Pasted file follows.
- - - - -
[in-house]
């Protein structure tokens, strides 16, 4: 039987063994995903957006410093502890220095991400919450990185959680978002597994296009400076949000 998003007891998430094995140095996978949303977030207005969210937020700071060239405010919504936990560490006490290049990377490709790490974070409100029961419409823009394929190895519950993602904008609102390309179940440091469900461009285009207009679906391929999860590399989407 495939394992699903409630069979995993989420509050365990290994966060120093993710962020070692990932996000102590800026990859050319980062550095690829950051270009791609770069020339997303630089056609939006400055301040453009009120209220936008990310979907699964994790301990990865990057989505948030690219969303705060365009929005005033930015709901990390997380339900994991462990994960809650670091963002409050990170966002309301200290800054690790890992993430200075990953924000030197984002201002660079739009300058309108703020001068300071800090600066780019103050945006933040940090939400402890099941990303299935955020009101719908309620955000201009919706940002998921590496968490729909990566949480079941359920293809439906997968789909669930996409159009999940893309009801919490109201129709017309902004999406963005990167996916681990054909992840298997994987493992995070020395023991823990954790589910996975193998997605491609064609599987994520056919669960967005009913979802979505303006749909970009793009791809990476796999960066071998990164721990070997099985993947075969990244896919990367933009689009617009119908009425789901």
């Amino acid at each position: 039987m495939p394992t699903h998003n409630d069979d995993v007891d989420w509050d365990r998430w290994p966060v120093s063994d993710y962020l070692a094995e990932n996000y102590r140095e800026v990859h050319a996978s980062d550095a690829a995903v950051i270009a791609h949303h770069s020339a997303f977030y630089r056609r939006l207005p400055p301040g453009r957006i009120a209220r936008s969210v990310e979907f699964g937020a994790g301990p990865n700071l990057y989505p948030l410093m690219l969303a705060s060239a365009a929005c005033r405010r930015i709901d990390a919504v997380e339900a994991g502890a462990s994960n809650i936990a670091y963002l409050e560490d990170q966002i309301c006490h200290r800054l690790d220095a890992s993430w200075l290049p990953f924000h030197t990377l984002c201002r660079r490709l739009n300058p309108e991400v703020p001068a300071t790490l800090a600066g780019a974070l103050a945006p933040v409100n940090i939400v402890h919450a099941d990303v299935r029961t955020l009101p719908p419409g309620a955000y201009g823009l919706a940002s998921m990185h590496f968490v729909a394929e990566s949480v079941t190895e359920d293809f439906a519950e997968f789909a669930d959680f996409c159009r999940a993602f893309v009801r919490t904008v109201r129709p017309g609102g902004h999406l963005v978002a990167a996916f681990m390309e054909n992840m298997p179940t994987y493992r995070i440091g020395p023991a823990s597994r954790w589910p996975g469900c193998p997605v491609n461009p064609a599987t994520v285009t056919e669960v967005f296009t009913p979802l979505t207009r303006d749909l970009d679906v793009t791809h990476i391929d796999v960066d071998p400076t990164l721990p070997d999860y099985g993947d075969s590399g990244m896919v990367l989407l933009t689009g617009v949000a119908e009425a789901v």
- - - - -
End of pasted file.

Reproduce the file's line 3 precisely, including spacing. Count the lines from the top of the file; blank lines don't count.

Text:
């Amino acid at each position: 039987m495939p394992t699903h998003n409630d069979d995993v007891d989420w509050d365990r998430w290994p966060v120093s063994d993710y962020l070692a094995e990932n996000y102590r140095e800026v990859h050319a996978s980062d550095a690829a995903v950051i270009a791609h949303h770069s020339a997303f977030y630089r056609r939006l207005p400055p301040g453009r957006i009120a209220r936008s969210v990310e979907f699964g937020a994790g301990p990865n700071l990057y989505p948030l410093m690219l969303a705060s060239a365009a929005c005033r405010r930015i709901d990390a919504v997380e339900a994991g502890a462990s994960n809650i936990a670091y963002l409050e560490d990170q966002i309301c006490h200290r800054l690790d220095a890992s993430w200075l290049p990953f924000h030197t990377l984002c201002r660079r490709l739009n300058p309108e991400v703020p001068a300071t790490l800090a600066g780019a974070l103050a945006p933040v409100n940090i939400v402890h919450a099941d990303v299935r029961t955020l009101p719908p419409g309620a955000y201009g823009l919706a940002s998921m990185h590496f968490v729909a394929e990566s949480v079941t190895e359920d293809f439906a519950e997968f789909a669930d959680f996409c159009r999940a993602f893309v009801r919490t904008v109201r129709p017309g609102g902004h999406l963005v978002a990167a996916f681990m390309e054909n992840m298997p179940t994987y493992r995070i440091g020395p023991a823990s597994r954790w589910p996975g469900c193998p997605v491609n461009p064609a599987t994520v285009t056919e669960v967005f296009t009913p979802l979505t207009r303006d749909l970009d679906v793009t791809h990476i391929d796999v960066d071998p400076t990164l721990p070997d999860y099985g993947d075969s590399g990244m896919v990367l989407l933009t689009g617009v949000a119908e009425a789901v």